If GRPNAME is the name of the group then either:

1. chgroup GRPNAME and

purgegroup GRPNAME 

Or, purge @.GRPNAME 

[Ed. note: Vladimir Volokh notes this last command does not purge databases from a group, although it purges everything else. You must be an SM user to purge everything in one account from another account. Of course, MPEX's %purge will purge everything, and will report the list of what is to be purged. %purge(ISPRIV) for a selection of databases only, for example.]

How can I convert an SL to an XL?

Jeff Kell and Gavin Scott reply:

You can OCTCOMP an SL, which will make the code in it run in mostly-Native Mode (though using several times the memory) and with exactly the same limitations as the original CM code. OCTCOMP just adds a pre-translated version of the CM code to the end of the file that will be invoked when you run the program or SL on an MPE/iX system.

We have problems accessing the files of one group because someone has added ACD's on all the files within that group. Is there a way to remove them all easily?

Mark Ranft replies

Using MPEX, you can issue the command

ALTFILE @.GROUP.ACCOUNT;DELACD

Keven Miller adds

And if you don't have MPEX, you can use a command file like the one below.

PARM FILES=@, PCMD="ECHO File !"
SETVAR XSI_CMD "!PCMD"
IF FINFO ( "CMDFLST,TEMP", "EXISTS" ) THEN
PURGE CMDFLST,TEMP
ENDIF
FILE CMDFLST;MSG;TEMP;NOCCTL;REC=-40,,F,ASCII;DISC=100000
LISTF !FILES,6;*CMDFLST
FILE CMDFLST,OLDTEMP
SETVAR XSI_CNT FINFO ( "CMDFLST,TEMP", "EOF" )
SETVAR XSI_R 0
WHILE !XSI_R < !XSI_CNT DO
 INPUT XSI_FILE < CMDFLST
 SETVAR XSI_R XSI_R + 1
 SETVAR XSI_FILE RTRIM ( XSI_FILE )

 SETVAR XSI_DO REPL (XSI_CMD, "!", XSI_FILE)
 SETJCW CIERROR=0
 CONTINUE
 !XSI_DO
 IF CIERROR = 0 THEN
    ECHO !XSI_DO
 ENDIF
ENDWHILE
ECHO !XSI_CNT FILES
DELETEVAR XSI_@
PURGE CMDFLST,TEMP

This command file takes 2 parameters. 1. a  fileset (wildcards allowed) 2. an MPE command with a ! exclamation as place holder for the filename It does a LISTF ,6 of your fileset into a MSG file. Then it reads through the MSG file and processes each file with your command.

Posted by Ron Seybold at 11:18 AM in Hidden Value, Homesteading | Permalink | Comments (0)

April 24, 2015

Solutions for Keeping Passwords Fresh

Our management wants our 3000 users to be forced to change their password on a regular basis. Also, certain rules must be applied to the new password. We don’t have VEsoft’s Security/3000, although we do have MPEX. I therefore have two options. 1. Write something myself, or 2. See if there is anything in the Contributed Software Library that will do the job, or can be modified to supply the required solution.

Homegrown and bundled solutions follow. Jeff Vance offered this:

There is a pseudo random password generator available among the Jazz files which knows MPE’s password rules. See RANDNAME. There are also UDCs which force a password to be supplied when using NEWUSER, NEWACCT and NEWGROUP CI commands. These required passwords can be random or user entered with a minimal length enforced.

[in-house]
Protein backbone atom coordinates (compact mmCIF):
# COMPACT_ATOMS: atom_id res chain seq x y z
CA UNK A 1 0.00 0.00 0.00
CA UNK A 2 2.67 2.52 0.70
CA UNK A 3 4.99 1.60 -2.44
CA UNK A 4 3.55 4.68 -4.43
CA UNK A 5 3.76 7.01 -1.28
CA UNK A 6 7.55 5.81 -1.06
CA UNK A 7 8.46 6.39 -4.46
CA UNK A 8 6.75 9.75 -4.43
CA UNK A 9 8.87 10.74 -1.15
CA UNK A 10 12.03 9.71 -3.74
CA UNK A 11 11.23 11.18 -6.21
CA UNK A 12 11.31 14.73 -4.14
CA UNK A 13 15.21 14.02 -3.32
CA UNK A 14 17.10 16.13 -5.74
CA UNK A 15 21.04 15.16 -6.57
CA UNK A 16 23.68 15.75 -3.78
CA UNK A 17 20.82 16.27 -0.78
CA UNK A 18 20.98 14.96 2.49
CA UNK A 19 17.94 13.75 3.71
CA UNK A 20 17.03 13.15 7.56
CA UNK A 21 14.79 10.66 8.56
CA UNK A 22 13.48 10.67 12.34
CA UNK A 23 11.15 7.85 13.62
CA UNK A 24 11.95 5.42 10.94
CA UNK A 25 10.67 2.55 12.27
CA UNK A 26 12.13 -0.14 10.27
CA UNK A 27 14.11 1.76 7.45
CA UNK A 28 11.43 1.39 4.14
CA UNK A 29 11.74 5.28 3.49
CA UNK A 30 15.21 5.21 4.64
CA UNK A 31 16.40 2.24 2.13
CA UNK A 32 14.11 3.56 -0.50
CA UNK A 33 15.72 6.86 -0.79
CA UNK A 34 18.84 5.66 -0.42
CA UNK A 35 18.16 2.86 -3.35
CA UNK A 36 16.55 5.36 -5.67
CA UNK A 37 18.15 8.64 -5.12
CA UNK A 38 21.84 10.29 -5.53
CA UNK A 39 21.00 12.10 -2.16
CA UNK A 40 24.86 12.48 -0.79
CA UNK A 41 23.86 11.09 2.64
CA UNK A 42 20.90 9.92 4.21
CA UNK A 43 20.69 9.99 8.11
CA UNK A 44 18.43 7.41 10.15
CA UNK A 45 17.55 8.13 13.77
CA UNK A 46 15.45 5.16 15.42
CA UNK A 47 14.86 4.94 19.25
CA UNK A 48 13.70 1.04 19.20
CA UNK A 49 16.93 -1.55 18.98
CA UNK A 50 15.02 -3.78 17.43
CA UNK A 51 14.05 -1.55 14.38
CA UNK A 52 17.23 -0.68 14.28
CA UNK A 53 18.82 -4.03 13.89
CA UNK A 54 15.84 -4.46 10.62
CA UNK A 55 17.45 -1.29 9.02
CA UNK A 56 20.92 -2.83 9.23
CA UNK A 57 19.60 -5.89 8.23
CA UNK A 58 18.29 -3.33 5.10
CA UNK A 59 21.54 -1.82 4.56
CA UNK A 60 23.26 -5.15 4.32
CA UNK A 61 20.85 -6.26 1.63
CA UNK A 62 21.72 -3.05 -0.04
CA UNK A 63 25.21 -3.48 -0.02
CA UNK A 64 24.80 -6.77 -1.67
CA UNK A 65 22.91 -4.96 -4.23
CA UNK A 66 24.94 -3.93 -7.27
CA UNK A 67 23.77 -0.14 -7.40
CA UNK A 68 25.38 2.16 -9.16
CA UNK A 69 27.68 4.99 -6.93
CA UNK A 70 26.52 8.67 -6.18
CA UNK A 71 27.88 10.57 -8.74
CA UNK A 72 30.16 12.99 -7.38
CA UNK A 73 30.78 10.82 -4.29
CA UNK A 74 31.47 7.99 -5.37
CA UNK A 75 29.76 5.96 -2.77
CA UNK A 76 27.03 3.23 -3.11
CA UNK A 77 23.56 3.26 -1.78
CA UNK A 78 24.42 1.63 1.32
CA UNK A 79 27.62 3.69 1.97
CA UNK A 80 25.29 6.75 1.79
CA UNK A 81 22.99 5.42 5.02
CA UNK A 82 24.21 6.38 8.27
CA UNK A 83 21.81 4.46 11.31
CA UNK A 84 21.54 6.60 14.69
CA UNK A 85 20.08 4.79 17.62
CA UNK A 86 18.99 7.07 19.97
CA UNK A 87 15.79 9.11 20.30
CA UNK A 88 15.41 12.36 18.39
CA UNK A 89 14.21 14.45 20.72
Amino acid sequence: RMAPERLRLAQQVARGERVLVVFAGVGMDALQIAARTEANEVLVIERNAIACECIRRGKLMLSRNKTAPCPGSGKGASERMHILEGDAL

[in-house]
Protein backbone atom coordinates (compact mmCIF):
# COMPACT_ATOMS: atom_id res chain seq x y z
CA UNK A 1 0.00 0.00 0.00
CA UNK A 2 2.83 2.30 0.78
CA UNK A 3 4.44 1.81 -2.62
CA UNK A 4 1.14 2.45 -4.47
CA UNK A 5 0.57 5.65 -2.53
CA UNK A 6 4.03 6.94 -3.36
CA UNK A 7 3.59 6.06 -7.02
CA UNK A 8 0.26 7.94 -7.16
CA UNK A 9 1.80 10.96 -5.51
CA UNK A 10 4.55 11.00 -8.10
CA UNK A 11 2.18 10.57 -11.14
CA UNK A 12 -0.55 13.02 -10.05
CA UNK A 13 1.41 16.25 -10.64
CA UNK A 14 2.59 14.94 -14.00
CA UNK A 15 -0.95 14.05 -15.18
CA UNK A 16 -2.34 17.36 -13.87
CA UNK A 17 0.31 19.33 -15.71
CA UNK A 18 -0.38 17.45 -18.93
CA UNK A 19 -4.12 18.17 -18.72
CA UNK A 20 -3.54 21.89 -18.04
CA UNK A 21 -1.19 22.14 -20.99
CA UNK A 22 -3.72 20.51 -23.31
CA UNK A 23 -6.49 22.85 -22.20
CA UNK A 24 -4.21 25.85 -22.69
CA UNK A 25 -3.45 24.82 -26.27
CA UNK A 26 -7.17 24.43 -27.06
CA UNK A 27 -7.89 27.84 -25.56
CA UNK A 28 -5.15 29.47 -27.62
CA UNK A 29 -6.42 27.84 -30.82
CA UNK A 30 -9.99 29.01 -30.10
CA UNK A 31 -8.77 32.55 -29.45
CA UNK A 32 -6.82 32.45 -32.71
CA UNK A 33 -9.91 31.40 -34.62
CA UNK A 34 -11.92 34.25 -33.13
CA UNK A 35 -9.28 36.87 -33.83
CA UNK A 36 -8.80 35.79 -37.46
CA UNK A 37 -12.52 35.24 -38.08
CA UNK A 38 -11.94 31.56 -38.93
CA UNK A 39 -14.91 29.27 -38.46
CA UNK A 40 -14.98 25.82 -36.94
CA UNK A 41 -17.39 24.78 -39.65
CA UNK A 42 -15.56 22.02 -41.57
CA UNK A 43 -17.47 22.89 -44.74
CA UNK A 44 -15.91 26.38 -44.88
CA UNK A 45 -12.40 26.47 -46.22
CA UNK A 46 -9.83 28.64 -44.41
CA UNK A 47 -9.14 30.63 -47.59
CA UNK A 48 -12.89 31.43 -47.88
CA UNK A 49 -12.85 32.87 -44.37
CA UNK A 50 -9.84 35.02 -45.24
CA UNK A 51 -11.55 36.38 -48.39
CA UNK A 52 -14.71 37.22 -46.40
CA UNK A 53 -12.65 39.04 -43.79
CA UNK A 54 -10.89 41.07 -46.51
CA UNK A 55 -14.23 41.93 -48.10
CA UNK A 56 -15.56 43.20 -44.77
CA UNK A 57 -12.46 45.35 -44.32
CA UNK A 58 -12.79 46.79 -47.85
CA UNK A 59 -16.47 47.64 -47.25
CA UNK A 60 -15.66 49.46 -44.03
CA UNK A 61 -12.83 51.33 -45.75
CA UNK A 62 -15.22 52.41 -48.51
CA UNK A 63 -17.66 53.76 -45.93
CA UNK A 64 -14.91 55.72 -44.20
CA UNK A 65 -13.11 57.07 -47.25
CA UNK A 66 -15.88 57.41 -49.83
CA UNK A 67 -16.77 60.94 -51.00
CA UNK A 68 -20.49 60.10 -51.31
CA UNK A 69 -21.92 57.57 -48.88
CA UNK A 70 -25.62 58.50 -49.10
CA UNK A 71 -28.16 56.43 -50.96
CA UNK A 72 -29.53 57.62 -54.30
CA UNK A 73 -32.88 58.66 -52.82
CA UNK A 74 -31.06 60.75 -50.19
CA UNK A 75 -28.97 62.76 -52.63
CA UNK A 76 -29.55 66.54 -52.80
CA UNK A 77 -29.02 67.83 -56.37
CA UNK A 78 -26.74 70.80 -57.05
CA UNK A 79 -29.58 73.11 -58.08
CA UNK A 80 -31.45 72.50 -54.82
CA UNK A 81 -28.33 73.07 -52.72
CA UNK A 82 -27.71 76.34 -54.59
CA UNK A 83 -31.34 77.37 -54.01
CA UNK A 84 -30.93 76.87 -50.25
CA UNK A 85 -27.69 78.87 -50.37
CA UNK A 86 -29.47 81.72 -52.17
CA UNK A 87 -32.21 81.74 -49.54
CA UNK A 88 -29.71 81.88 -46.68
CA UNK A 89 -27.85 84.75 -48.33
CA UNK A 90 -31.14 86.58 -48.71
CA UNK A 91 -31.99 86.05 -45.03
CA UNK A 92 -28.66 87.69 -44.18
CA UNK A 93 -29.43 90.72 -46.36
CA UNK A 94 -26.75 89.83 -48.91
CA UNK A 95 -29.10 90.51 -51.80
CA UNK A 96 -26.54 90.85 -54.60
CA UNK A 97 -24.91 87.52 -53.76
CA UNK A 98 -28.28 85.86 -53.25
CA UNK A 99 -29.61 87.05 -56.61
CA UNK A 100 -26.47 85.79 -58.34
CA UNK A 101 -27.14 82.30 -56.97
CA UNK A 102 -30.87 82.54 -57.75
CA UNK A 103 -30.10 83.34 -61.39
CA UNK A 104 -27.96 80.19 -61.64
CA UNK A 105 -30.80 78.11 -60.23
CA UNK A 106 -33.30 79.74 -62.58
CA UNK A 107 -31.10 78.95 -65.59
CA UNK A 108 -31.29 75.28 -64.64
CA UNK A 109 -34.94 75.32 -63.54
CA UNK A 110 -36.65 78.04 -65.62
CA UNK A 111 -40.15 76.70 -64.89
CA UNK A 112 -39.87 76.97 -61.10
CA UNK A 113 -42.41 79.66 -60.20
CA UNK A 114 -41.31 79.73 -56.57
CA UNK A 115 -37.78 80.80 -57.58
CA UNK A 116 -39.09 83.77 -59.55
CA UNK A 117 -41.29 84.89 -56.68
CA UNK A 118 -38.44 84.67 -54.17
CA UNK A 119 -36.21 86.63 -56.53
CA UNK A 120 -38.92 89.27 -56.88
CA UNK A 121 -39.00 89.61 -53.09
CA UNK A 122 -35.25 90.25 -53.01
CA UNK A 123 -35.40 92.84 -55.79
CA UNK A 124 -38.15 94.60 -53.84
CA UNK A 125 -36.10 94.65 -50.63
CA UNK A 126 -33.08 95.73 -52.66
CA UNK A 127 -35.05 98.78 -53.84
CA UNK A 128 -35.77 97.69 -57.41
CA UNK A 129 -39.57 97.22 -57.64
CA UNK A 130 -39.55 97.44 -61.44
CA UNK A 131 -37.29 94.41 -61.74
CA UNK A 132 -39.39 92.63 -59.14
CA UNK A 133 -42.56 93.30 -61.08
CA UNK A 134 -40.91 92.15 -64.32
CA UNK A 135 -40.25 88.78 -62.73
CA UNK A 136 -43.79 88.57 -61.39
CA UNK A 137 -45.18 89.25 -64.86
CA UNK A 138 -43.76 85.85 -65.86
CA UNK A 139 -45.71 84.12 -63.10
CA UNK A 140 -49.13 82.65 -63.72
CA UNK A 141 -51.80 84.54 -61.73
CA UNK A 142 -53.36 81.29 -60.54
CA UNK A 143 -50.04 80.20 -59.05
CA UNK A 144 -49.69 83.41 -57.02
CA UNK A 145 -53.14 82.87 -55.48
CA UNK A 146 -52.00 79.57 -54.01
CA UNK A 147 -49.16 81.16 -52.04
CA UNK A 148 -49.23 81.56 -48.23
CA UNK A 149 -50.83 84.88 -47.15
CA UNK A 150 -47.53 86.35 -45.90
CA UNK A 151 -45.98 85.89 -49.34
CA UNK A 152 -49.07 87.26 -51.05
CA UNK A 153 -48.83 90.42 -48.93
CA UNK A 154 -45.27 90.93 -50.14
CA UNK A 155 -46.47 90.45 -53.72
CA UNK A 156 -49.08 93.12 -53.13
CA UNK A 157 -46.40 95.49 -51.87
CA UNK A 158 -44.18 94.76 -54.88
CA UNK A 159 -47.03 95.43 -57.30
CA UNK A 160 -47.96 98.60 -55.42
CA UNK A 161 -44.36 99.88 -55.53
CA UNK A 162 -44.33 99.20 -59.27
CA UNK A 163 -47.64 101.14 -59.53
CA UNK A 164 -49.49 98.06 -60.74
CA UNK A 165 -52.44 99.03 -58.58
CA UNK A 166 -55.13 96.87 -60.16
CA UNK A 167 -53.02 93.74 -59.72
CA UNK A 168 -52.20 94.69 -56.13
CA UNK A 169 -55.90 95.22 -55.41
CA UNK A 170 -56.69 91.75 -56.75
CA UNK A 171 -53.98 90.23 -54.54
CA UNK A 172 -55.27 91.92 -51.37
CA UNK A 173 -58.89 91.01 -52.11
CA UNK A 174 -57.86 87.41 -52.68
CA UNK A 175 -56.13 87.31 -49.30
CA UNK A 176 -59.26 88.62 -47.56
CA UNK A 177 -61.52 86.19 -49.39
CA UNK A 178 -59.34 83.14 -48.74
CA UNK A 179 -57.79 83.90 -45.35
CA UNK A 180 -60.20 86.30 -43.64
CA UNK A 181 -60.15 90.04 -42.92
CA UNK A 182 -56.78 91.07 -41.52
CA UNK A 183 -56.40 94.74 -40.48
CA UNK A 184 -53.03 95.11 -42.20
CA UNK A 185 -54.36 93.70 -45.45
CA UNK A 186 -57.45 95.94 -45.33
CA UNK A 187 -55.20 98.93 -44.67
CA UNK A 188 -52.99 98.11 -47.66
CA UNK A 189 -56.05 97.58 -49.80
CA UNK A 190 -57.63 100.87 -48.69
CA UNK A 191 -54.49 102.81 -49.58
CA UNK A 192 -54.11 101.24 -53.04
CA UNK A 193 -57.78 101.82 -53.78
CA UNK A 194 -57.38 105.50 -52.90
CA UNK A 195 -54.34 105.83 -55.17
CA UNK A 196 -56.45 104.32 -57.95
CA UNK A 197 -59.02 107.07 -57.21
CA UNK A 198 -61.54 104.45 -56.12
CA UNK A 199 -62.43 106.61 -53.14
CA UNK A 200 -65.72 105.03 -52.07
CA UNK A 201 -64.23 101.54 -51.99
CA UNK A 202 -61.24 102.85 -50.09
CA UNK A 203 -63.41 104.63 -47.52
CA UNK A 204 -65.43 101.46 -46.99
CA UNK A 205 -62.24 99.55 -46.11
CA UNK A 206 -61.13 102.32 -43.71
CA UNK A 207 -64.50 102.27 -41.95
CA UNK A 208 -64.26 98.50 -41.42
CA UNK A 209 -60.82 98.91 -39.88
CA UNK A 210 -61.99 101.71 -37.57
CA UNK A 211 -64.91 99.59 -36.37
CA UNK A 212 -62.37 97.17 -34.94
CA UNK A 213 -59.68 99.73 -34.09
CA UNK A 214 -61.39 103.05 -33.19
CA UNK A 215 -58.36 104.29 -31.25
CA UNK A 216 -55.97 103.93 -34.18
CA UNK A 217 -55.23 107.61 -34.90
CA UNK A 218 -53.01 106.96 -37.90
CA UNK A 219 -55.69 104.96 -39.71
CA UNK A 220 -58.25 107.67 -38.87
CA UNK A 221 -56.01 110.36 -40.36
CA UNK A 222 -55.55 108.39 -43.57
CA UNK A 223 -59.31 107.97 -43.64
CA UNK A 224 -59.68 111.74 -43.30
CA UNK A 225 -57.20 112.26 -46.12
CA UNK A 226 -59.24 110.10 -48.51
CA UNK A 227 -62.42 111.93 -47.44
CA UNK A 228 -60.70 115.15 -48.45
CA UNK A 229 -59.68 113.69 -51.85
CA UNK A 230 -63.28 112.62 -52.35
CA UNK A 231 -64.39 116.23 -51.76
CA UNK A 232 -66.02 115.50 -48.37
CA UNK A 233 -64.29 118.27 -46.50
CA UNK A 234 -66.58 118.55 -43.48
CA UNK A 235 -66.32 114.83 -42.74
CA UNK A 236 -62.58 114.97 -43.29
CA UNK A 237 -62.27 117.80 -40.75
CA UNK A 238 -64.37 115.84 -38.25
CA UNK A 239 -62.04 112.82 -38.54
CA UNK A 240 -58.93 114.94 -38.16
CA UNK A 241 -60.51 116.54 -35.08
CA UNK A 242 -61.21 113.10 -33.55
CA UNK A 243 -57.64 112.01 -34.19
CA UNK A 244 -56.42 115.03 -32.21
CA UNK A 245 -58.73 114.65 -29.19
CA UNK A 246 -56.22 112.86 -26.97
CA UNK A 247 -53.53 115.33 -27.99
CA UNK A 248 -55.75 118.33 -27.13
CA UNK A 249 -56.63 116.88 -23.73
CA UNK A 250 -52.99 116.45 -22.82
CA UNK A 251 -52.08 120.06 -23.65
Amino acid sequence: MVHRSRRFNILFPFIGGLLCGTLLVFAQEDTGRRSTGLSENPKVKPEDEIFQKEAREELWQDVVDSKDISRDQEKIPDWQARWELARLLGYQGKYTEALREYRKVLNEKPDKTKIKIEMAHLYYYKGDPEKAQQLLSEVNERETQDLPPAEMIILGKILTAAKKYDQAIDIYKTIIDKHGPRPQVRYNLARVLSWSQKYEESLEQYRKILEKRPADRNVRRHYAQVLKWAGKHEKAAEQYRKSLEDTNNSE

Then he added as an afterthought, a strategy to program your own password system:

I haven’t thought about it much, but it seems you could have a password file (maybe a CIRcular file?) for each user on the system. This file would have their last N passwords, and the modified date of the file would be the date their password was most recently changed.

A logon UDC could detect if the password file for that user exists. If not create it and require a new password right then.  If the password file exists then get it’s modified date and compare that to today’s date. If greater than X days then in a loop prompt for a new password. Validate the entered password against previous N passwords and your other rules. Maybe run a dictionary checking program to make sure the password is not common, etc.

Update the user-specific password file with their new password, and then logon the user.

From the support community, Donna Hofmeister weighed in with this advice:

The solution that your management demands is going to cost more for you to develop, implement, or maintain than it’ll take for you to get Security/3000. If you have no choice other than to develop a product, then I’d certainly model it after what VEsoft has already done. That is:

Based on a system-wide UDC, examine all sessions (it is just sessions, yes? By the way, a DSLOGON from inside a job is still a session.) against a ‘database’ (By the way, just how secure is this database?  A real database needs passwords... Who’s going to maintain that? A flat file could be lock-worded, but that’s not a slam-dunk answer.) a database which is looking for the ‘age’ of the password (By the way, are you going to provide an advance warning period?). 

If it is time to change the password, get the ‘new’ password from the user... but writing the rules is a pain, and keeping track of reused passwords is just annoying. Auditors in the states love when you can say the password is one-way encrypted. Dunno what your management is saying for encrypting an MPE password.

Then came a solution rolled up by Paul Christidis

Some years ago I had developed a set of command files that could be used  to require users to have passwords. Later on, mostly as an exercise, I  enhanced the process to age passwords and to automatically assign ‘random’  passwords as they expire.  The random passwords are comprised of  alternating consonants and vowels, they can have a minimum and maximum  length and optionally a random digit can be inserted.

The entire ‘process’ is comprised of a system batch job (should be running  always), a command file that is invoked by a log-on UDC and communicates  with the batch job, a ‘control’ command file that starts and stops the  batch job, a command file to determine the password age and a command file  to generate the random password. Below are the comments from the batch job. They explain some of the details.